So you’re wondering if your particular bouquet will preserve well. Yes, there are some flowers that preserve more easily than others, and there are some that, no matter what we do, don’t preserve well AT ALL. Fortunately, the latter is more the exception to the rule.
Granted, once preserved, the flowers cannot keep that “dewey fresh” appearance. Once dehydrated, the translucency and moisture that provides an undercurrent of luminosity is lost. Through coloring techniques by experienced artists, some of that look or personality can be restored a bit. But the expectation that preserved flowers will appear “just like they did” when fresh is not realistic, no matter how or who preserves them.
Take roses, for example .. beautiful upon preservation. Folks will often mention that their roses have some browning around the edges or appear wilted. No worries, really. The brown edges can usually be trimmed, and petals with significant browning can be replaced, if necessary. Usually, once they’re re-hydrated, roses retain their shape post preservation. Coloring changes, for them as well as other flowers ..we’ll talk about that in a later blog .. (see color theory and the preserved flower). But behaviorally, during preservation as well as afterwards, they retain their shape well and are hardy enough to make them relatively easy to work with during the design phase of the preservation and display process. Thankfully, we do get a lot of roses in bridal bouquets .. and they do add to the soft lines and lush beauty of a preserved piece.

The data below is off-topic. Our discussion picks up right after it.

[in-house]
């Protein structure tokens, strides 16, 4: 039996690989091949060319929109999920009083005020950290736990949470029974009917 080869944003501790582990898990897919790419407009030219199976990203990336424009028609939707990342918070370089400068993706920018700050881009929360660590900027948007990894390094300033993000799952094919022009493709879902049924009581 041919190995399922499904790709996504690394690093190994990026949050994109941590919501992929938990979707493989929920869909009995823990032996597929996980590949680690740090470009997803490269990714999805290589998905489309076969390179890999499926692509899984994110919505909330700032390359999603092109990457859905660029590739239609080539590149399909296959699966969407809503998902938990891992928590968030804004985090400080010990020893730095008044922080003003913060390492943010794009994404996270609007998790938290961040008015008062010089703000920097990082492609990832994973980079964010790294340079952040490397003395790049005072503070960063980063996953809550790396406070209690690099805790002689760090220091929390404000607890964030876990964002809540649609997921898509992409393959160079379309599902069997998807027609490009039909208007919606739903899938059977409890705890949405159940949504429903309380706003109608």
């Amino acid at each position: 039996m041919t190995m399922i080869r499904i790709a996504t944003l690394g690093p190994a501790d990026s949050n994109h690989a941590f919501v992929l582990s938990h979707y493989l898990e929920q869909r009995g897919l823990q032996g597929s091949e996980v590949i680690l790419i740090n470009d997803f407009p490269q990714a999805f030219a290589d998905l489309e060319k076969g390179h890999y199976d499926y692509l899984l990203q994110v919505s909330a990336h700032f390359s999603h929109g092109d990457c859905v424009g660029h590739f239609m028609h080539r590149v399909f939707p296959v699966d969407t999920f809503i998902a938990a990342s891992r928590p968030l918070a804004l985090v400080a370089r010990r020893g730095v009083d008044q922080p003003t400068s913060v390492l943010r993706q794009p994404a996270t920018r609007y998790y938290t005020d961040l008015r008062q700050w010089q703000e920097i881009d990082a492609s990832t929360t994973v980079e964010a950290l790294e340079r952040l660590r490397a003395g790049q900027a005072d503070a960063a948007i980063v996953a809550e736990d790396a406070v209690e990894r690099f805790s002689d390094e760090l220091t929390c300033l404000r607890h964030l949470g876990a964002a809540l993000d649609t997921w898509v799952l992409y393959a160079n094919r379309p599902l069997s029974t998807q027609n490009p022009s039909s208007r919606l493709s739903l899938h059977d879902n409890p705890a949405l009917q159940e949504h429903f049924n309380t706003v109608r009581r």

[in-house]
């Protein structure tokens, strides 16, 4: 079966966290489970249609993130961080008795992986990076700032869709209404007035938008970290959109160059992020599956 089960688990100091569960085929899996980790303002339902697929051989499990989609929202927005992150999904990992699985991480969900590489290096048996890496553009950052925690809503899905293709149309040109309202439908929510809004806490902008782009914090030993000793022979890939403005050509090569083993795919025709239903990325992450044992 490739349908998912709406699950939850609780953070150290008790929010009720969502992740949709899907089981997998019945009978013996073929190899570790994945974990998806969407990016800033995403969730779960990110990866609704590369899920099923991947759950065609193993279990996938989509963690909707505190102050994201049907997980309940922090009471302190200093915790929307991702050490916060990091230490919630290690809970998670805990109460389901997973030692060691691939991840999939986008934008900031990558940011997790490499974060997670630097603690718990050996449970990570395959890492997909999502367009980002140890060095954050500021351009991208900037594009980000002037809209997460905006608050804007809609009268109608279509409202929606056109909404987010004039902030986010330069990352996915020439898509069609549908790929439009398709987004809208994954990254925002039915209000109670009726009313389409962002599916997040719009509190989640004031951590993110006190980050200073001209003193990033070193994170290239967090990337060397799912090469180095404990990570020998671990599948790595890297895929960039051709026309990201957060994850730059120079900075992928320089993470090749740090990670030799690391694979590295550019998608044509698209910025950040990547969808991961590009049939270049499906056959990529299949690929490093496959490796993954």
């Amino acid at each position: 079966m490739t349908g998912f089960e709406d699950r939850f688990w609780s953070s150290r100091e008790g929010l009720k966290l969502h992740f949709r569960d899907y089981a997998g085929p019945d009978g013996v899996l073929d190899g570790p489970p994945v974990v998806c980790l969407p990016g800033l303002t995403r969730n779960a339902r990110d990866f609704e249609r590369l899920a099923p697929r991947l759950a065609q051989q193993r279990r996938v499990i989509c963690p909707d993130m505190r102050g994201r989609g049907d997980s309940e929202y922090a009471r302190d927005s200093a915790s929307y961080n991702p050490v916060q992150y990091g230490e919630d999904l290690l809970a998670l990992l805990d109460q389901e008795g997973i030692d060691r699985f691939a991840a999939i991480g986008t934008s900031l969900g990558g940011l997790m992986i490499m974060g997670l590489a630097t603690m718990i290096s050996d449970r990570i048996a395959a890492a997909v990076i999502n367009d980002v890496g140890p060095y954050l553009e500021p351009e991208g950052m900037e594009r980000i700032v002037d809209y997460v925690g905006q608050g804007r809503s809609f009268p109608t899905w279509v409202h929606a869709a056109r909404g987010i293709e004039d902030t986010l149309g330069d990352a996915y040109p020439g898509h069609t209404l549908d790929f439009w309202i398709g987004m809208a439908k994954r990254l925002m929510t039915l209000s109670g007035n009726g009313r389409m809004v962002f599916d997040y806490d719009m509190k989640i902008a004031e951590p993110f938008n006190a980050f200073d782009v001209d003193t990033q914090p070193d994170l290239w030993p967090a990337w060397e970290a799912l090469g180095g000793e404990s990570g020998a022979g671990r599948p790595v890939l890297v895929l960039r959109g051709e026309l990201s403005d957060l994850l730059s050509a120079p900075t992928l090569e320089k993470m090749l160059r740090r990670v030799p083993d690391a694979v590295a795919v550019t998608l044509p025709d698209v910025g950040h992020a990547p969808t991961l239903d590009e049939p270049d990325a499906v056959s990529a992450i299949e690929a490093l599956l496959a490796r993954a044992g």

Garden roses deserve a separate mention .. their petals are very closely tied together within the center of these flowers. These increasingly-popular bridal flowers are a challenge to preserve, but once through a little “Keepsake magic,” will present beautifully. The petals are not only closely knit, but curled and intertwined the closer you get to the middle of the flower. It has taken our preservation team a good amount of experimentation on the best methods for these little fellows, but we’ve really got a good several-process system, enabling us to successfully dehydrate even the challenging centers of these flowers with great success and close to no petal loss. Our preservationists are so awesome!!